Located off Highway 290, across town from Elgin’s other barbecue big guns, this relatively small particle board and metal building has plenty of character. According to pitman Traco Fowler, Carroll Grady and Laron Morgan opened Crosstown in 1988, down the street, “behind a Spanish bar. Twenty people and the place was full.” Sadly, Mr. Morgan passed away in fall 2004, but Crosstown was still going strong when we visited.
As all the taxidermied critters in Texas barbecue parlors can attest, it’s not healthy to be an animal in Texas. You’re liable to either get stuffed or eaten. Or both.
Fittingly, an old Western was playing on Crosstown BBQ’s TV, where Richard Widmark was in a knife-fight with a Comanche.
My favorite twisted touch: the deer’s hooves were used to prop up the rifle that killed the animal. Other colorful design elements included football memorabilia like a Dallas Cowboys helmet and a cartoon version of Bevo, the University of Texas steer mascot.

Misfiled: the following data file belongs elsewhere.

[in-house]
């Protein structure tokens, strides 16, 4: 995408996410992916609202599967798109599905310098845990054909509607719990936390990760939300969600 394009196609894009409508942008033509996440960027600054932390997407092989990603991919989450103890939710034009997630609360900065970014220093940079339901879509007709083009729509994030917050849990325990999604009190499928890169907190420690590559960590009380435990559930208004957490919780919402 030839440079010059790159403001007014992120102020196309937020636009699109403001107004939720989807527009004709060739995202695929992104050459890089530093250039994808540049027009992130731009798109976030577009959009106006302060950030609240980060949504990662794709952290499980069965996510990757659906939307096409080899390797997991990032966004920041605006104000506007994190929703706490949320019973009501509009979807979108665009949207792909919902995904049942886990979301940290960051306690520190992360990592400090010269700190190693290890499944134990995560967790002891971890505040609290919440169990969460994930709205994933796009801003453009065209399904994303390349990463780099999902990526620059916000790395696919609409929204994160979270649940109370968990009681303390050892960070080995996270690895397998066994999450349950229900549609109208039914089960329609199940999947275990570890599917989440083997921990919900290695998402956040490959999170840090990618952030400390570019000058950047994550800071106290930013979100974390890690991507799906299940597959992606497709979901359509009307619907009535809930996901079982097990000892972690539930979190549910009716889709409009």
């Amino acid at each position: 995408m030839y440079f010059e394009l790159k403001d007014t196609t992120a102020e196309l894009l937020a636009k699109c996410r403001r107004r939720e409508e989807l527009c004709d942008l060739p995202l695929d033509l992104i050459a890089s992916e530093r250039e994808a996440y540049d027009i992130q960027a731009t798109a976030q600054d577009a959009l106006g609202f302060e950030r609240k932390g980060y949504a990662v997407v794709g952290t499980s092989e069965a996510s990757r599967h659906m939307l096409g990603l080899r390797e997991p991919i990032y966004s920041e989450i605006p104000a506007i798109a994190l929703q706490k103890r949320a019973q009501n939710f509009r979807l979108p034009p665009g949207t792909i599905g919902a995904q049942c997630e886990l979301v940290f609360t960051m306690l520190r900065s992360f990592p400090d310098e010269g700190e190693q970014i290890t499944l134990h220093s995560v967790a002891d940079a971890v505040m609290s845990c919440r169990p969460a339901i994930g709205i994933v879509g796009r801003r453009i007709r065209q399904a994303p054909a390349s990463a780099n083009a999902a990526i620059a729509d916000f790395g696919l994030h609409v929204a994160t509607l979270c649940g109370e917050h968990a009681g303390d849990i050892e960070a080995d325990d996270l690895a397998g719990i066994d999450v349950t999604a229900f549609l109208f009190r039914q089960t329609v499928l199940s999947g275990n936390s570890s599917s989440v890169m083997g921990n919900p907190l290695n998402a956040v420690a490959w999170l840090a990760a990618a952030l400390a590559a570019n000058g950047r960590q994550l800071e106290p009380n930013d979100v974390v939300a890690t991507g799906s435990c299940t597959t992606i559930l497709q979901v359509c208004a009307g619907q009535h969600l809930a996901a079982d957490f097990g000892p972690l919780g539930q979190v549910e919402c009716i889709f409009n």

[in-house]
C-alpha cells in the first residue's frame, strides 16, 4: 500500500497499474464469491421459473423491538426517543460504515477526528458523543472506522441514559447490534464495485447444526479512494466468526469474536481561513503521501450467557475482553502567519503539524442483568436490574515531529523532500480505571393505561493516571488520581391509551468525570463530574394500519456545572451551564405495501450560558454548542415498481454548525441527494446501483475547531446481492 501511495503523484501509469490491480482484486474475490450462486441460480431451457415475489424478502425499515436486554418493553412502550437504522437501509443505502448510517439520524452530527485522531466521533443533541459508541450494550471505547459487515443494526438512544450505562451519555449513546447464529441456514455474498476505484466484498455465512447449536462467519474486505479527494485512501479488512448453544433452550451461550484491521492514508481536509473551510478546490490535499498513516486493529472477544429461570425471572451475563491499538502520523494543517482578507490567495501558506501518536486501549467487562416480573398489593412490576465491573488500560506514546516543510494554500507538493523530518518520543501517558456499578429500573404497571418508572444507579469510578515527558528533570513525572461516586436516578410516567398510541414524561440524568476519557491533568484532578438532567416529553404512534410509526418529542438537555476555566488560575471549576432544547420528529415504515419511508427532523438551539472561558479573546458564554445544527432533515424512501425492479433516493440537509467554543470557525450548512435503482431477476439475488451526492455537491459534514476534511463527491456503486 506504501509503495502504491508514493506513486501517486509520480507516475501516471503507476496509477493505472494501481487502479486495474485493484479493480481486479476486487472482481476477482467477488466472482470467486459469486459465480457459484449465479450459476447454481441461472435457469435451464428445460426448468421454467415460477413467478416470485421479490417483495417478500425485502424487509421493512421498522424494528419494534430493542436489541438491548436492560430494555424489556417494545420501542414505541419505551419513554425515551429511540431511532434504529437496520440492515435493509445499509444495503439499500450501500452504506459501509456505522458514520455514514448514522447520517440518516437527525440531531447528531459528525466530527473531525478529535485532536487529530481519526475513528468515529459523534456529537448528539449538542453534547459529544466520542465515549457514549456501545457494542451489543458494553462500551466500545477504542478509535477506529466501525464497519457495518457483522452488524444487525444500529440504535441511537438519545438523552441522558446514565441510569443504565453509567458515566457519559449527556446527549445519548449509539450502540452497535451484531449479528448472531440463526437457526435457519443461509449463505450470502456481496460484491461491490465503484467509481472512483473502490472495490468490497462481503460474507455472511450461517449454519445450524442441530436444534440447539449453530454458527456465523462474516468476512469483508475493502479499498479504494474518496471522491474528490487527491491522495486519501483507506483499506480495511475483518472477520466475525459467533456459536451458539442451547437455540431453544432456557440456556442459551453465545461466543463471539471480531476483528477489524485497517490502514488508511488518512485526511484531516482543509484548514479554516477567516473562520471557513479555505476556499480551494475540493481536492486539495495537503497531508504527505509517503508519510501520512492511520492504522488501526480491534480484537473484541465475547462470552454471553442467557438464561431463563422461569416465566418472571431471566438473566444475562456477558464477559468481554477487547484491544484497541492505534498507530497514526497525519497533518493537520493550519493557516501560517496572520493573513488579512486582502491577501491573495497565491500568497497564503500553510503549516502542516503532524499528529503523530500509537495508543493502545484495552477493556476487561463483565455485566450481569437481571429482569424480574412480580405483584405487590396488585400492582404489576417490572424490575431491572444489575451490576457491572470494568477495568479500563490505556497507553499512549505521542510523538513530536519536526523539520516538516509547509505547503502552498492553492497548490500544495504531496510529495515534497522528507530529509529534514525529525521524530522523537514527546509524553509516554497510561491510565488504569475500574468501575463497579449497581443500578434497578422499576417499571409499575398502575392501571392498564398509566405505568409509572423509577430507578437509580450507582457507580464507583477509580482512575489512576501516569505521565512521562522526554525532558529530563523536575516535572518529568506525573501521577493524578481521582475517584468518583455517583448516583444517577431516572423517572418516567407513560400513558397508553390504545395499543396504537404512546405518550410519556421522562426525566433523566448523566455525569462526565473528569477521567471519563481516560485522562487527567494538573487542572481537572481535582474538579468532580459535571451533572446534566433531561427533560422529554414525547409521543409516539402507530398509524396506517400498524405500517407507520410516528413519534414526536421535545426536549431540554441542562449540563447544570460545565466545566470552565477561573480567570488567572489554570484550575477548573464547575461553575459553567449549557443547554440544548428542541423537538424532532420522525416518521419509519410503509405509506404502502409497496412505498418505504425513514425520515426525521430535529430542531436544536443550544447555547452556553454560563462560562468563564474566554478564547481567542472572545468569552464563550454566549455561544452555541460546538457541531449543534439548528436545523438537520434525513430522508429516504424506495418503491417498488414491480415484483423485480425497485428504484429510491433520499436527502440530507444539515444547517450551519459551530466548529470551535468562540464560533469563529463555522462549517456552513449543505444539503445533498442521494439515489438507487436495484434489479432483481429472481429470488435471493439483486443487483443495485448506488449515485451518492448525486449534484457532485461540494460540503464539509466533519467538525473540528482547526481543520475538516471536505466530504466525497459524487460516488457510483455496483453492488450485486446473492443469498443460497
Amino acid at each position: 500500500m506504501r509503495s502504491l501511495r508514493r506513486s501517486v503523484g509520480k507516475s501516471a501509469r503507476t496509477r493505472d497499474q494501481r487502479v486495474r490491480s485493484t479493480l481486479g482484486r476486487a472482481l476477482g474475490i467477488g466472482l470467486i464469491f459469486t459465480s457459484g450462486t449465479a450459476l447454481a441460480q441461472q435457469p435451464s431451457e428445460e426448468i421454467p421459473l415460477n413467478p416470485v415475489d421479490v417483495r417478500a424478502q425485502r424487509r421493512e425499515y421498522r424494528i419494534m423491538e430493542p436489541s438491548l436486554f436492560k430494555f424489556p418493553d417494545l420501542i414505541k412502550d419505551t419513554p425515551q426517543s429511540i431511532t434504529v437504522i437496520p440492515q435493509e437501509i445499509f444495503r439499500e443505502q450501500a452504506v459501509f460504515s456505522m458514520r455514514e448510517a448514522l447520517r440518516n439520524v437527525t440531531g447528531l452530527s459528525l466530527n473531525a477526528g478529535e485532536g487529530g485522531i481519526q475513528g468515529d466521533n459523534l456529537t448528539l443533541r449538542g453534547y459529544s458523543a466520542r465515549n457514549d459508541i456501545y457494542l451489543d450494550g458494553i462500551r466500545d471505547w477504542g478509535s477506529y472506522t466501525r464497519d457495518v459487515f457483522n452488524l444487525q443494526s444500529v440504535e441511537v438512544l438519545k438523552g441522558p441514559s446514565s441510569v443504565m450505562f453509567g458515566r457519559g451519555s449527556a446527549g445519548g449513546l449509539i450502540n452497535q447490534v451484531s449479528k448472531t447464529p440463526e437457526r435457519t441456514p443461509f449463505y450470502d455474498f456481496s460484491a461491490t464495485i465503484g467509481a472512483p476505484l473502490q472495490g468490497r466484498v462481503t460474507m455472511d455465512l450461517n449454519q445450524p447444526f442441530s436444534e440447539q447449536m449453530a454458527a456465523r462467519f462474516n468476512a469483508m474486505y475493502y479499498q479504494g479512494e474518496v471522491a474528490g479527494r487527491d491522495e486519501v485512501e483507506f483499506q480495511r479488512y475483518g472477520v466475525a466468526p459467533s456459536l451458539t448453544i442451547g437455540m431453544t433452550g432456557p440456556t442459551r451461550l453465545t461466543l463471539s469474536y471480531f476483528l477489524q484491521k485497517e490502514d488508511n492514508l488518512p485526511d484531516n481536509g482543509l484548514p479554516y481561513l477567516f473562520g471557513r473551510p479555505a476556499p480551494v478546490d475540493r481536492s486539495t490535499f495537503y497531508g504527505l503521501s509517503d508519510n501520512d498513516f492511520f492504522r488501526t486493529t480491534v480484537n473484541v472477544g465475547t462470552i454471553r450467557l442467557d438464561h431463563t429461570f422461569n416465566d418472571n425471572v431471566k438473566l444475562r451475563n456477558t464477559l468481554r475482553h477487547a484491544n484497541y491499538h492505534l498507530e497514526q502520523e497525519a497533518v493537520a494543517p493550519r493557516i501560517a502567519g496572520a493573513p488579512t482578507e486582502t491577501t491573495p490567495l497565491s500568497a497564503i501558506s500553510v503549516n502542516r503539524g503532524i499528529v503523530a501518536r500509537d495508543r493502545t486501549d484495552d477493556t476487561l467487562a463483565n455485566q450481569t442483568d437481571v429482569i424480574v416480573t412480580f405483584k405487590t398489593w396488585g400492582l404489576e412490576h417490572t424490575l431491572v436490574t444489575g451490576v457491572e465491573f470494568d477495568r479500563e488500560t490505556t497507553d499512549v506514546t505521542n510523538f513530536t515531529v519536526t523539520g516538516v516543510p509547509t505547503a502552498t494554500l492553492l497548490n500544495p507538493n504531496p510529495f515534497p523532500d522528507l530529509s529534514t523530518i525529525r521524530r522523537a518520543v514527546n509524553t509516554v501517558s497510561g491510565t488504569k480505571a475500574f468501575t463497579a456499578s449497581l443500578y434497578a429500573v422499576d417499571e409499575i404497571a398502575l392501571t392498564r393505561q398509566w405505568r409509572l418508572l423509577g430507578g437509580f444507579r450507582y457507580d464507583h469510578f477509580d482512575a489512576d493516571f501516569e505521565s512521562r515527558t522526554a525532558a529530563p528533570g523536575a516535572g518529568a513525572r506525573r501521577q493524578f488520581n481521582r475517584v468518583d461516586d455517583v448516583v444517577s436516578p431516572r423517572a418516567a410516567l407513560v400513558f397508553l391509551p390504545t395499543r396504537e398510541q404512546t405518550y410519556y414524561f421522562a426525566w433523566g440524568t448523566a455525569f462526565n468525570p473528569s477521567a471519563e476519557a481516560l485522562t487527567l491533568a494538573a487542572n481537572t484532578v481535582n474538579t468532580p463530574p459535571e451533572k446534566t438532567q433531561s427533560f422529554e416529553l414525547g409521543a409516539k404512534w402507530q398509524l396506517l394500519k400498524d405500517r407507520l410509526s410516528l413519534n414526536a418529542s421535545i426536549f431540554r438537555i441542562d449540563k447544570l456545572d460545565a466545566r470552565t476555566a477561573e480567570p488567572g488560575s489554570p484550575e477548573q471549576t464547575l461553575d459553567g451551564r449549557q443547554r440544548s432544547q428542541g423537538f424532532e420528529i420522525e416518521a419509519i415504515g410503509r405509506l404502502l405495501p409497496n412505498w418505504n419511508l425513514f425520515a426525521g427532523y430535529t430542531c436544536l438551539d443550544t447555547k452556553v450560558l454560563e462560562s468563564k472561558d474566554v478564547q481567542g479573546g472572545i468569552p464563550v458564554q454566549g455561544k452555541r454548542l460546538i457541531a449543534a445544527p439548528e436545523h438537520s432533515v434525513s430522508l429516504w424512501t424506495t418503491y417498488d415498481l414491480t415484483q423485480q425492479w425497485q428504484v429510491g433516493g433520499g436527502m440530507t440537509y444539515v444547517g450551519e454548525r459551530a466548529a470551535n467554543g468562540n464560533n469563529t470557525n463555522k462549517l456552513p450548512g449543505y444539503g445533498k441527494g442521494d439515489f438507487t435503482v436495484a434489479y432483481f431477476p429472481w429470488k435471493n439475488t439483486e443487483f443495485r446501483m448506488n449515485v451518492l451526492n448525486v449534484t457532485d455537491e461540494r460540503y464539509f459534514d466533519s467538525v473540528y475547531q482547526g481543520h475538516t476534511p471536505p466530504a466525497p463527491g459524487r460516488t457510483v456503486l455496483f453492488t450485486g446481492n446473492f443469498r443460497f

Pitman Traco Fowler lifted the metal lid on the bin of sausage links, each about a yard long. He asked my father, “How much do you want?” My father held his hands about a foot-and-a-half apart. Traco just shook his head. My father said, “What? How am I supposed to say it?” In his easy Texas drawl, Traco said, “You can say it however you want, but I can tell you’re green.” For a barbecue connoisseur like my father, this was clearly a slap in the face. My father pointed out, “Well, at least I’m here.” Traco laughed it off, conceding my father’s point.
House sauce was served hot, orange, spicy and vinegary.
Crosstown BBQ might not be as old or storied as fellow Elgin smokehouses Southside Market and Meyer’s, but it still proved to be our favorite of the three. Southside Market and Meyer’s are massive operations that ship nationwide. Crosstown is a smaller operation, with more personal attention devoted to the meat that’s served in-house. My brother, father and I unanimously preferred Crosstown, and on our next trip to Elgin, it will be our first stop.